Saint Lucia may be caught between a rock and a hard place depending on what happens in the external markets of North America and Europe, but it is really the weakness to act with a focused policy, a clear and concise economic strategy for Saint Lucia that really stalls the way forward. Coupled with an isolated political philosophy of rhetoric, deflection, obstruction and fiscal profligacy of economic leadership to persuade business and investment to appropriately leverage Saint Lucia’s resources towards economic growth.

As a result, corporate leaders, both local and international, have turned a deaf ear to Dr Anthony’s Labour government construction stimulus package (or loyalist bonanza in disguise): projects of dubious merit, and weak job creation initiative for the past two years, to expand business operation and the hiring of employees.

But as skillfully as Dr Kenny Anthony may try to distract the people of Saint Lucia, he cannot ignore his miserable record and incoherent brand of socialist governance that is failing miserable.

Therefore, the LPM urges the SLP government to borrow Nina Compton’s top chef knife to cut the fat in cabinet and government of symptoms of ministerial inefficiency and to get lean.

Thereafter, as a progressive option, Dr Kenny Anthony’s Labour government should borrow the actionable ideas of the LPM as follows:

1. Review corporate taxes and the VAT tax policy for a more equitable allocation and collection of existing taxes (e.g. one flat rate), enhance local revenue collection and to finance the current account deficit with more inflows of corporate service, foreign direct investment (FDI) and financial services

2. Build institutional capacity to support energy, trade, technology, infrastructure, agriculture development, talent development; and to streamline efficient systems that allocate resources well to achieve high growth and reduce risk

3. Reduce the size and cost of government and undertake a voluntary IMF renewal agreement for fiscal consolidation of deficit reduction below four percent of GDP

4. The implementation of universal health care and a drug policy reform

5. The full adoption of the labour code and the approval of minimum wage to EC$1,000 monthly

6. Expedite public sector modernization along with the redistribution of business development sectors from the public service to the Chamber of Commerce to enhance private sector structural services, stimulate investment and to improve the effectiveness of basic services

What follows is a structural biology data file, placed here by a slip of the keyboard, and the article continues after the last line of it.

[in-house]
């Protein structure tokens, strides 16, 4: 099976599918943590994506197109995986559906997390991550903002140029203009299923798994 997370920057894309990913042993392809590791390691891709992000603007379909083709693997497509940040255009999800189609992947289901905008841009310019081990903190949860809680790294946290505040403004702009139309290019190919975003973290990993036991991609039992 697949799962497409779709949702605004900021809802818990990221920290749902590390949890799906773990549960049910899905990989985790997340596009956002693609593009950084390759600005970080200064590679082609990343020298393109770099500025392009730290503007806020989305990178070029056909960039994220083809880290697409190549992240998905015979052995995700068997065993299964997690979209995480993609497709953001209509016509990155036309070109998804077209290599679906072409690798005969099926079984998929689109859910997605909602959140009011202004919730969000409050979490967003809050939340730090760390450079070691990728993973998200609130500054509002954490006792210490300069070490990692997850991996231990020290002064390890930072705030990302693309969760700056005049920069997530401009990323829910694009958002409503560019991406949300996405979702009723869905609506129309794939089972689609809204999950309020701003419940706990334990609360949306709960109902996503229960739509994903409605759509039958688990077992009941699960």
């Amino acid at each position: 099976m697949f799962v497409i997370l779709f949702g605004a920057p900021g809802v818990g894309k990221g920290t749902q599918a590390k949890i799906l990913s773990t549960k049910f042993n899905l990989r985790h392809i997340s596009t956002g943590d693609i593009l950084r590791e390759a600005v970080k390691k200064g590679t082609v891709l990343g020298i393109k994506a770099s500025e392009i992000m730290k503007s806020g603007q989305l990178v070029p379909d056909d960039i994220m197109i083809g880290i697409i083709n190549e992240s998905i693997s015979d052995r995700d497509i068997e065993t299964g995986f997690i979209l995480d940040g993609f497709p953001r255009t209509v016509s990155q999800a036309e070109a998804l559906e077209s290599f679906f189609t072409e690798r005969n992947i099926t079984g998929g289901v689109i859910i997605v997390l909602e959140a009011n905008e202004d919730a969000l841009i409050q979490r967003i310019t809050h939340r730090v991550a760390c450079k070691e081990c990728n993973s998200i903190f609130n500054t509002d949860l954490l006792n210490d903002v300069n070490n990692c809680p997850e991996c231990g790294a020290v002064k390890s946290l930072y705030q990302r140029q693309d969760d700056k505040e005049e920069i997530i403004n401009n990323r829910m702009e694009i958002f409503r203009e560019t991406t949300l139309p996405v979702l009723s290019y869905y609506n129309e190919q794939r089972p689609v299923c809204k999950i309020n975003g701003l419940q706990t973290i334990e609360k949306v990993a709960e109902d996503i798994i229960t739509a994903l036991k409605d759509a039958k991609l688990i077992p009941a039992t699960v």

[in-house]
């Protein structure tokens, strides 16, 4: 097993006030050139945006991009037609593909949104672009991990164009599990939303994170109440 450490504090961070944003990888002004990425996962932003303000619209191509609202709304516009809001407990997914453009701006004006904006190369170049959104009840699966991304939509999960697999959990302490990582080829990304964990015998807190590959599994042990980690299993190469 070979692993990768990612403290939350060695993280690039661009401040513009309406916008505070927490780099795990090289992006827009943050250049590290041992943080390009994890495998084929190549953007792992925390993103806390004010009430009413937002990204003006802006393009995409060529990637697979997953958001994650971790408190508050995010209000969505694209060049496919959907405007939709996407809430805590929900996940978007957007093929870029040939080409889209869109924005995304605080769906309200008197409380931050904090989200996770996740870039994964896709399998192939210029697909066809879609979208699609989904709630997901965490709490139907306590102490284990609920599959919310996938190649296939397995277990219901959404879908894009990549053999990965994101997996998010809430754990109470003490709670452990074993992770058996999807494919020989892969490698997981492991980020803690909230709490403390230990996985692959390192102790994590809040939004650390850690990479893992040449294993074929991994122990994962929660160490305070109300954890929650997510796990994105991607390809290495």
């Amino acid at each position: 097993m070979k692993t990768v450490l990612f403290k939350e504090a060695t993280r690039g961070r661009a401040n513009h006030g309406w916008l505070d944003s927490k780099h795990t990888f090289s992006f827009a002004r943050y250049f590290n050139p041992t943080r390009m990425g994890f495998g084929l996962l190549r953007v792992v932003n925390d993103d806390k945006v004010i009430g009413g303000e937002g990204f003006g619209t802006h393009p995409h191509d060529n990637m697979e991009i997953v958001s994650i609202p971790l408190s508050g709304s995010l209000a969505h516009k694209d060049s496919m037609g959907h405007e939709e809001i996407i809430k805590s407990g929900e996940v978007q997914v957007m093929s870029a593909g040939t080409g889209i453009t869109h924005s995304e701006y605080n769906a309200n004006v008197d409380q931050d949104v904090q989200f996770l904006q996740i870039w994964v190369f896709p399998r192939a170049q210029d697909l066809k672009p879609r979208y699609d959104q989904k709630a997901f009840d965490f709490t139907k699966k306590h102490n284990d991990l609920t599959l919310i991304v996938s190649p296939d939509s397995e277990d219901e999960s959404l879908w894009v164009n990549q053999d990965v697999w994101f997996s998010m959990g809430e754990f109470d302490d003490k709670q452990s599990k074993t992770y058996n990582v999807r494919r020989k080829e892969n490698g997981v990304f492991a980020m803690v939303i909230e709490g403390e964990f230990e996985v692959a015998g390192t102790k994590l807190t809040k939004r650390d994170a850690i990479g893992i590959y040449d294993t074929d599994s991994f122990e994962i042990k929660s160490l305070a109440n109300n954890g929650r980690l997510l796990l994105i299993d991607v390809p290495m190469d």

7. Accelerate financial sector reforms for greater oversight and governance, regulatory independence, accountability, and public sector financial management (debt servicing, risk management) legislation and the rule of law

8. Reduce government expenses and financial risk in foreign holdings and operational liabilities in office rent, lease and automobiles

9. Combine the use of monetary policy, structural reform and fiscal stimulus, and to enable a better balance between price stability, growth and inflation in an enabling macroeconomic environment for strong investor confidence

10. Make use of the instruments of capital markets, insurance and hedge funds in alignment with regional and global markets to make business development financing, capital and housing financing and equity financing accessible – as well as a clear plan to empower cooperatives and pension funds, encourage greater local savings and Diaspora investment options

11. The implementation of a Centre for Policy Alternatives; and a Centre for Innovation to enhance the promotion of skills upgrade in Science, Technology, Engineering, Maths (STEM) research and development (R&D)

12. Develop enterprise in areas of skills development alongside agro-commodities markets, farm and cooperative markets and initiatives like the LPM home and garden club

13. Proceed with a number of new residential, commercial and civil projects that were deferred upon coming to office on November 28, 2011, and continue investments in infrastructure development of airports, seaports, roads, bridges, public transportation, clean energy production, utilities resource management and distribution using the three Ps model (public-private partnership – PPP) and to create new financing structures for long term funding pools of investments (Saint Lucia Development Bank)

14. Return to a market based approach to development such as the LPM Sulphurcity Sustainable Action Programme (SSAP) and Manufacturing, Agriculture, Infrastructure development and Tourism, (MAIT), powered through Science, Technology, Engineering and Maths (STEM)

15. Enable access to microloans and low interest loans, low bank charges and credit card fees, for home based start-ups (that centre on the family – rural and community development ) women and youth in the areas of agriculture and agro-business, solar energy, and communication technology